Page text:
A blog about geeky stuff. I might ramble on about the movies and sports too.
Saturday, March 2, 2013
Laptop Rebuild Part Deux
I needed a different laptop. I previously had the ASUS G74SX RH71 laptop. I was warned about this ironically several years ago, do not get a 17" heavy laptop. It is cool in the beginning, but your back and knees will kill YOU. Seriously. Anyway, I had to get a lighter laptop with a good CPU, good amount of memory (which was most important) and quick hard drive(s). I decided to go back with HP. I needed something as light as Macbook Pro, but not as expensive since I did not want to take out a loan just for the laptop. I decided on the HP Envy DV6-7214 with Quad-core I7, 750 GBs hard drive, GeForce GT 650M and 8 GBs of RAM.
First, switch out the 8 Gbs of RAM for 16 Gbs. OffSec vm's should run fine with that. Next, make a DVD image of the factory setup. You never know. It will take a while, but if you ever need to go back to factory OS, you can. Next, switch the hard drive for a solid state hard drive. Now, this presented a problem because the previous laptop allowed two hard drives. The new HP laptop only allows one. The hard drive would have to be big enough for two environments. I went with the Samsung 840 Series SSD hard drive with 500 GBs of space. That should be enough for both environments. I will dual boot between Windows and Ubuntu. Ubuntu will have VMware on it so it will need just a little more space to handle the vm's. Next step, gather all info from the previous laptop including bookmarks, docs and offsec notes. Grab the latest ISO of backtrack 5 R3. Then, for good measure, make a list of the drivers for the new laptop. It just makes life easier when you are in between installs and you have a driver that is not working correctly. You can hop on another box and start looking up drivers. Done.
Now, I started the usual process of installing Windows 8 first and customizing the laptop. That was kind of painless. The usual apps and patches to install which will take forever. Next, let's install Backtrack. This is where the beginning of the problems started. Of course, Windows 8 has the UEFI issues during boot. You can either disable it in the HP BIOS by disabling "Secure Boot" or use "Boot Repair" so it recognizes the Ubuntu partition. I ended up doing both but just not at the same time. (https://help.ubuntu.com/community/Boot-Repair). I did the "boot repair" and it worked perfectly. I changed the bios setting later on so it would not cause anymore of a hassle. So now, the dual boot is working. Then, I booted into backtrack and it did not load modules for the wireless card. In addition, the video card seemed off. Here is a discovery I found out about this laptop. It is one of the Optimus laptops (http://www.nvidia.com/object/optimus_technology.html) that comes with the NVidia card and the Intel 4000 graphics card. I think this technology is utter garbade. Just a personal opinion but I would rather deal with my power issues. I purchased a laptop with NVidia video card, not a laptop with a sometimes on NVidia video card. Get outta here. Garbage. Anyway, there is information all over the Internet for this problem:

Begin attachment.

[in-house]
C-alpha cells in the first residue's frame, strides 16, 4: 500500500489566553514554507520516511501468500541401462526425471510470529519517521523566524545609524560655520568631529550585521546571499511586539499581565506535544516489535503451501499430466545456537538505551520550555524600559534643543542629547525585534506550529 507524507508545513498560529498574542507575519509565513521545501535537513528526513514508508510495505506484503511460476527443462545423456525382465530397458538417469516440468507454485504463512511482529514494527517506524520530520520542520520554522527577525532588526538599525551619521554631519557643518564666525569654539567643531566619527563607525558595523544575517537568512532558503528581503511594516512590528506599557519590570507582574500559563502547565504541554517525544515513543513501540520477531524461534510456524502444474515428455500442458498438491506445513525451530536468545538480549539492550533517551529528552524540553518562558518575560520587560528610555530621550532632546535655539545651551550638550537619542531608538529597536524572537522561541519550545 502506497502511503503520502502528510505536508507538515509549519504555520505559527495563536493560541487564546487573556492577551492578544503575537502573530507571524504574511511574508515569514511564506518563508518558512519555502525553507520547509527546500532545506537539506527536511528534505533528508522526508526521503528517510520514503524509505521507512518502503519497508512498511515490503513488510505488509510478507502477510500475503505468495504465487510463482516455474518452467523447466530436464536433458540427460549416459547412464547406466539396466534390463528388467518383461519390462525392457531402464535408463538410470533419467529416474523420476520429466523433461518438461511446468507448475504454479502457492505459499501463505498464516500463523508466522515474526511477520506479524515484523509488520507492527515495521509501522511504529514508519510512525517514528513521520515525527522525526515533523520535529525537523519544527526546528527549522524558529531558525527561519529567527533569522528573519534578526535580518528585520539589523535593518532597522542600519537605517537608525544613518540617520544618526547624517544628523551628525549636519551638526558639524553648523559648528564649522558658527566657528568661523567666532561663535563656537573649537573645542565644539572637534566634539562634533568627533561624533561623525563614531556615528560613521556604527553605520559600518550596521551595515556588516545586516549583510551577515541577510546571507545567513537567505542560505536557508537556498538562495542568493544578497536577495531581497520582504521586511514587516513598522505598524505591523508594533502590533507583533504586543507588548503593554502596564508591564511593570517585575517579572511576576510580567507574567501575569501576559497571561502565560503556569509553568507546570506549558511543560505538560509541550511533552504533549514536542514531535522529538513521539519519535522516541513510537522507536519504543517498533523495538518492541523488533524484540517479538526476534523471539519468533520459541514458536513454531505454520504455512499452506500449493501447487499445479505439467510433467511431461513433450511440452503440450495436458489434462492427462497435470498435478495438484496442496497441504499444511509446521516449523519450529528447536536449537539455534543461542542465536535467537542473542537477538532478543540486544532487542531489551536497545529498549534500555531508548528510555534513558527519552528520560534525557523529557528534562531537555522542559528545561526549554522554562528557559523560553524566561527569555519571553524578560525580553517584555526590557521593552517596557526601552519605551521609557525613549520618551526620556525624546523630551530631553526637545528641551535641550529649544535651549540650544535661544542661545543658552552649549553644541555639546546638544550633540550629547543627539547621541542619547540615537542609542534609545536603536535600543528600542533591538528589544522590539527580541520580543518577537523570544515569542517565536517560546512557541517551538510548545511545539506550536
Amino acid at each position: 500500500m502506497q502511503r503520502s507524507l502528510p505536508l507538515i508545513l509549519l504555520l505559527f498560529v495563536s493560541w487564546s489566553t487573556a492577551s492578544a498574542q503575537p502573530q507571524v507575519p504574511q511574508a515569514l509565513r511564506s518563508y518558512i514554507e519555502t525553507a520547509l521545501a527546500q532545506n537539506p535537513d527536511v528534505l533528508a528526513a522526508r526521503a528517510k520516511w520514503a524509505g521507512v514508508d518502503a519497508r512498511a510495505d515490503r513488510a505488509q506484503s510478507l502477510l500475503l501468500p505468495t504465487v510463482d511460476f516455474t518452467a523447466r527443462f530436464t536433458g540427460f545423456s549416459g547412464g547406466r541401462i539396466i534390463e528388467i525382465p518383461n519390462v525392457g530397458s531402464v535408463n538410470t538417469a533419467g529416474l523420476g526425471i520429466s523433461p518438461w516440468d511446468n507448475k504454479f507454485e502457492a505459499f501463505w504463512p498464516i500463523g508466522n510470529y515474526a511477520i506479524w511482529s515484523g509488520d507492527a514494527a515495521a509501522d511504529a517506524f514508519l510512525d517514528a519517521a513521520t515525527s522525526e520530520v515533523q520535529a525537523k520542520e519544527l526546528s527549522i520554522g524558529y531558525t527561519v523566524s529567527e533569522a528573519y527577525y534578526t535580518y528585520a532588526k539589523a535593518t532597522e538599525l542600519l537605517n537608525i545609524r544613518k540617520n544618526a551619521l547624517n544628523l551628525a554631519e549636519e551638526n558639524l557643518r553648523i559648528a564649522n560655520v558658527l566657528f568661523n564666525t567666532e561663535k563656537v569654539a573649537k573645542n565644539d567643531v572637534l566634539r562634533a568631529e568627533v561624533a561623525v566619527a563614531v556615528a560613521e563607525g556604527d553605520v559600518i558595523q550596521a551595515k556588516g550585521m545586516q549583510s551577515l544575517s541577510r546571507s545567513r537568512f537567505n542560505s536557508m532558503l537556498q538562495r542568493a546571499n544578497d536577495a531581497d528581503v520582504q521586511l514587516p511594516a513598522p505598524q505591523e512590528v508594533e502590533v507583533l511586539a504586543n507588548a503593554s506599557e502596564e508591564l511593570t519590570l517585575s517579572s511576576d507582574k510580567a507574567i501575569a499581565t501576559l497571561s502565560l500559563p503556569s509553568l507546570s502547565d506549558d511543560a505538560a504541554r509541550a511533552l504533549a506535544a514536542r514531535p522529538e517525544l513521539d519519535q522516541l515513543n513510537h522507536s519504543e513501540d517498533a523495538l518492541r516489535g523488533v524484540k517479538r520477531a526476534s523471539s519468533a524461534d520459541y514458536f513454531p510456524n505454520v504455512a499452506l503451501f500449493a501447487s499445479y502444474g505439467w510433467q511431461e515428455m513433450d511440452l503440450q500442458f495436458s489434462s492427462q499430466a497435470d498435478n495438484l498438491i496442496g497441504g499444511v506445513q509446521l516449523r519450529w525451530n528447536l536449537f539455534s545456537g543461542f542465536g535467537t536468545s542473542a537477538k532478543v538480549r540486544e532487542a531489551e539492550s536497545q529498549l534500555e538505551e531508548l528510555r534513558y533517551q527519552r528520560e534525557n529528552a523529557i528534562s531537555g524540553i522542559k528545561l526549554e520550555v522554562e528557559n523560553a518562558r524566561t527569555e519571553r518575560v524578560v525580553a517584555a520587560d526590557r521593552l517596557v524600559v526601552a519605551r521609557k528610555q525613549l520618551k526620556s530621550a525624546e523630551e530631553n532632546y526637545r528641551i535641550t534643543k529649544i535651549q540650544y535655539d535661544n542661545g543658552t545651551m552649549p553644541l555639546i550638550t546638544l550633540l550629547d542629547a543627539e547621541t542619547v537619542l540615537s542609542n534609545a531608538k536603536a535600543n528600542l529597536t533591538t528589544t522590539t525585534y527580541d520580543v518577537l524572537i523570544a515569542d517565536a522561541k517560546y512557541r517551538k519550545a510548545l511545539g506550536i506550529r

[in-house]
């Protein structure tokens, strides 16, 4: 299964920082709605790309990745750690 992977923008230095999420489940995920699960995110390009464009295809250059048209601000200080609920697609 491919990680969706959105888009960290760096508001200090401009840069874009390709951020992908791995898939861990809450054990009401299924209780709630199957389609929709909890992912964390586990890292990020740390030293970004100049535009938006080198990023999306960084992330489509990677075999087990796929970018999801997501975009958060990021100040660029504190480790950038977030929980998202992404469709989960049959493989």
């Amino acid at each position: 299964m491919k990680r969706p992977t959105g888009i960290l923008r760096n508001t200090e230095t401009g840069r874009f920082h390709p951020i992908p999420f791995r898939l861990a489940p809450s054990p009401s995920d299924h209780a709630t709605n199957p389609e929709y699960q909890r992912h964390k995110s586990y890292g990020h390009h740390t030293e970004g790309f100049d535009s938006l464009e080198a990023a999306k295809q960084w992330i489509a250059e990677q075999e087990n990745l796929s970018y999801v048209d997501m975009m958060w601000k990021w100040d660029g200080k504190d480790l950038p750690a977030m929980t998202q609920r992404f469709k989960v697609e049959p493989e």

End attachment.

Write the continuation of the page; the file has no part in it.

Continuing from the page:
I just settled on installing the Intel card with the highest driver for the 10.04 kernel for Ubuntu. I had to have suffered a week and a half trying to get everything to work. I did get it to all work, but I also wanted Compiz working and some other little minor things. I tried upgrading the kernel on Backtrack which I do not recommend anyone to do. The highest I could get it up to without blowing up everything was 3.2.18 (http://kernel.ubuntu.com/~kernel-ppa/mainline/). It is not worth it. The video still looks like crap anyway. I figured I would just deal with it. Now, the wireless card, was shorter. Ultimately, you have to get the 3.5 kernel wireless drivers on the box. Credit: (http://askubuntu.com/questions/215498/upcoming-support-for-qualcomm-atheros-ar9565-wireless). I ended up searching for the drivers here: (http://wireless.kernel.org/en/users/Download/stable/) and (https://backports.wiki.kernel.org/index.php/Releases). The wireless card was able to connect to my network and I was able to use Kismet, aircrack-ng and reaver. I could have stopped here. Deal with crappy video and use Backtrack 5 R3. But I started all over again. I tried a million ways to get everything working the way it did in the old laptop. Nope. So I finally took some smart advise from the guys at (http://www.ethicalhacker.net). You should not use Backtrack as your daily OS. Specifically, Sil, cd1zz and MaXe, I do believe they suggested you use a different distro and just add the tools you need. Well, looks like I am starting over. Windows 8 & Ubuntu.
I started with the latest version Ubuntu. With that install, I learned a few things. I hate Unity. I hate it. Like really hate it. It is a personal choice. I am sure millions love it. I just hate. Secondly, I like Gnome-shell a lot more. I install Gnome (3) shell and it looks fine. I wish that was the default. Next, Ubuntu 12.04 has all the normal compiz settings and functions. So I figured why not. So now, Ubuntu is installed but the wireless is not working. No problem. Upgraded the kernel to 3.7 and the video and wireless was working great even the Intel graphics card working well enough. Now, let's get all the programs installed and working.
* Minor Ubuntu tweaks
(http://askubuntu.com/questions/24946/how-do-i-disable-the-drum-beat-sound-on-the-login-screen) ** Disables drum sound on boot
You can install from the site or use the backtrack repository
* Add this line to your list of repositories by
* editing your /etc/apt/sources.list
deb http://repository.spotify.com stable non-free
sudo apt-key adv --keyserver keyserver.ubuntu.com --recv-keys 94558F59
sudo apt-get update
sudo apt-get install spotify-client